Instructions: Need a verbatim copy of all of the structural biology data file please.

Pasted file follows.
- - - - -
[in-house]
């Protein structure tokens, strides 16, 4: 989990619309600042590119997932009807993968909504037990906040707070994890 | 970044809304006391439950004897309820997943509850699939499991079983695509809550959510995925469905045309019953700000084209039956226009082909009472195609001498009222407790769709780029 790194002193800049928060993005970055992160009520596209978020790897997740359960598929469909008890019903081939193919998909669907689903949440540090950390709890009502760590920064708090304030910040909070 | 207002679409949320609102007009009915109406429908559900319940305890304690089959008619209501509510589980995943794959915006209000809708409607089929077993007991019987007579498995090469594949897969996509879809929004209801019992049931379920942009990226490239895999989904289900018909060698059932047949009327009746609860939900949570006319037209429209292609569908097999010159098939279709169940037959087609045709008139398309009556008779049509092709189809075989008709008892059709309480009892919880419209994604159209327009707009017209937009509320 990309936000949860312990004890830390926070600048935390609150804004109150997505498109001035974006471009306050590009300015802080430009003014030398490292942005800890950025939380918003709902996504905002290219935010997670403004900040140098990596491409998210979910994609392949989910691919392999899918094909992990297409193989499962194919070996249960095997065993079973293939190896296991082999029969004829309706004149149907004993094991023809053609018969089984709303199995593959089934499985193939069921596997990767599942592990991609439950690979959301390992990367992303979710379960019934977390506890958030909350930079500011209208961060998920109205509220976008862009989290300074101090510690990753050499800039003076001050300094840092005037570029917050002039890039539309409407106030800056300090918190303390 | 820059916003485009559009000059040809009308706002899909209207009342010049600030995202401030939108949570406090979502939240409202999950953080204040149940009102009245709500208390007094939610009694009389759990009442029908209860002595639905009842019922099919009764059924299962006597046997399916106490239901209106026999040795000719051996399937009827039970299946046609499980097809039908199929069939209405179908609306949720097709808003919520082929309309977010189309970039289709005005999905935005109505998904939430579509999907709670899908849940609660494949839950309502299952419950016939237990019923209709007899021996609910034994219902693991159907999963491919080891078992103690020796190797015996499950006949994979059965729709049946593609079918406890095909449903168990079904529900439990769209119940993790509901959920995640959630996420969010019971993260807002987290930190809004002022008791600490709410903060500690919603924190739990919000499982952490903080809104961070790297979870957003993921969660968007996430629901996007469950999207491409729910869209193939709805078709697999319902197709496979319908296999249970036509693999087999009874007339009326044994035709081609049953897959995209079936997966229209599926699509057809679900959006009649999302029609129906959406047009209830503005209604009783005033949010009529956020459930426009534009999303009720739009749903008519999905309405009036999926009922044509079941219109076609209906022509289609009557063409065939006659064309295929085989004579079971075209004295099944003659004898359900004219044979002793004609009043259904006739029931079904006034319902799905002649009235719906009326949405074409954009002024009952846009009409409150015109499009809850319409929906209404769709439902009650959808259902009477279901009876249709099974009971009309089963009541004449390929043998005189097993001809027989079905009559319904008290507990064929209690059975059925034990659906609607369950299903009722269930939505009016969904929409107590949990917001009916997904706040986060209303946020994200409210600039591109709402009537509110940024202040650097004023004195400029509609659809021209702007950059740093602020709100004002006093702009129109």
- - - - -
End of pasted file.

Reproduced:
[in-house]
């Protein structure tokens, strides 16, 4: 989990619309600042590119997932009807993968909504037990906040707070994890 | 970044809304006391439950004897309820997943509850699939499991079983695509809550959510995925469905045309019953700000084209039956226009082909009472195609001498009222407790769709780029 790194002193800049928060993005970055992160009520596209978020790897997740359960598929469909008890019903081939193919998909669907689903949440540090950390709890009502760590920064708090304030910040909070 | 207002679409949320609102007009009915109406429908559900319940305890304690089959008619209501509510589980995943794959915006209000809708409607089929077993007991019987007579498995090469594949897969996509879809929004209801019992049931379920942009990226490239895999989904289900018909060698059932047949009327009746609860939900949570006319037209429209292609569908097999010159098939279709169940037959087609045709008139398309009556008779049509092709189809075989008709008892059709309480009892919880419209994604159209327009707009017209937009509320 990309936000949860312990004890830390926070600048935390609150804004109150997505498109001035974006471009306050590009300015802080430009003014030398490292942005800890950025939380918003709902996504905002290219935010997670403004900040140098990596491409998210979910994609392949989910691919392999899918094909992990297409193989499962194919070996249960095997065993079973293939190896296991082999029969004829309706004149149907004993094991023809053609018969089984709303199995593959089934499985193939069921596997990767599942592990991609439950690979959301390992990367992303979710379960019934977390506890958030909350930079500011209208961060998920109205509220976008862009989290300074101090510690990753050499800039003076001050300094840092005037570029917050002039890039539309409407106030800056300090918190303390 | 820059916003485009559009000059040809009308706002899909209207009342010049600030995202401030939108949570406090979502939240409202999950953080204040149940009102009245709500208390007094939610009694009389759990009442029908209860002595639905009842019922099919009764059924299962006597046997399916106490239901209106026999040795000719051996399937009827039970299946046609499980097809039908199929069939209405179908609306949720097709808003919520082929309309977010189309970039289709005005999905935005109505998904939430579509999907709670899908849940609660494949839950309502299952419950016939237990019923209709007899021996609910034994219902693991159907999963491919080891078992103690020796190797015996499950006949994979059965729709049946593609079918406890095909449903168990079904529900439990769209119940993790509901959920995640959630996420969010019971993260807002987290930190809004002022008791600490709410903060500690919603924190739990919000499982952490903080809104961070790297979870957003993921969660968007996430629901996007469950999207491409729910869209193939709805078709697999319902197709496979319908296999249970036509693999087999009874007339009326044994035709081609049953897959995209079936997966229209599926699509057809679900959006009649999302029609129906959406047009209830503005209604009783005033949010009529956020459930426009534009999303009720739009749903008519999905309405009036999926009922044509079941219109076609209906022509289609009557063409065939006659064309295929085989004579079971075209004295099944003659004898359900004219044979002793004609009043259904006739029931079904006034319902799905002649009235719906009326949405074409954009002024009952846009009409409150015109499009809850319409929906209404769709439902009650959808259902009477279901009876249709099974009971009309089963009541004449390929043998005189097993001809027989079905009559319904008290507990064929209690059975059925034990659906609607369950299903009722269930939505009016969904929409107590949990917001009916997904706040986060209303946020994200409210600039591109709402009537509110940024202040650097004023004195400029509609659809021209702007950059740093602020709100004002006093702009129109």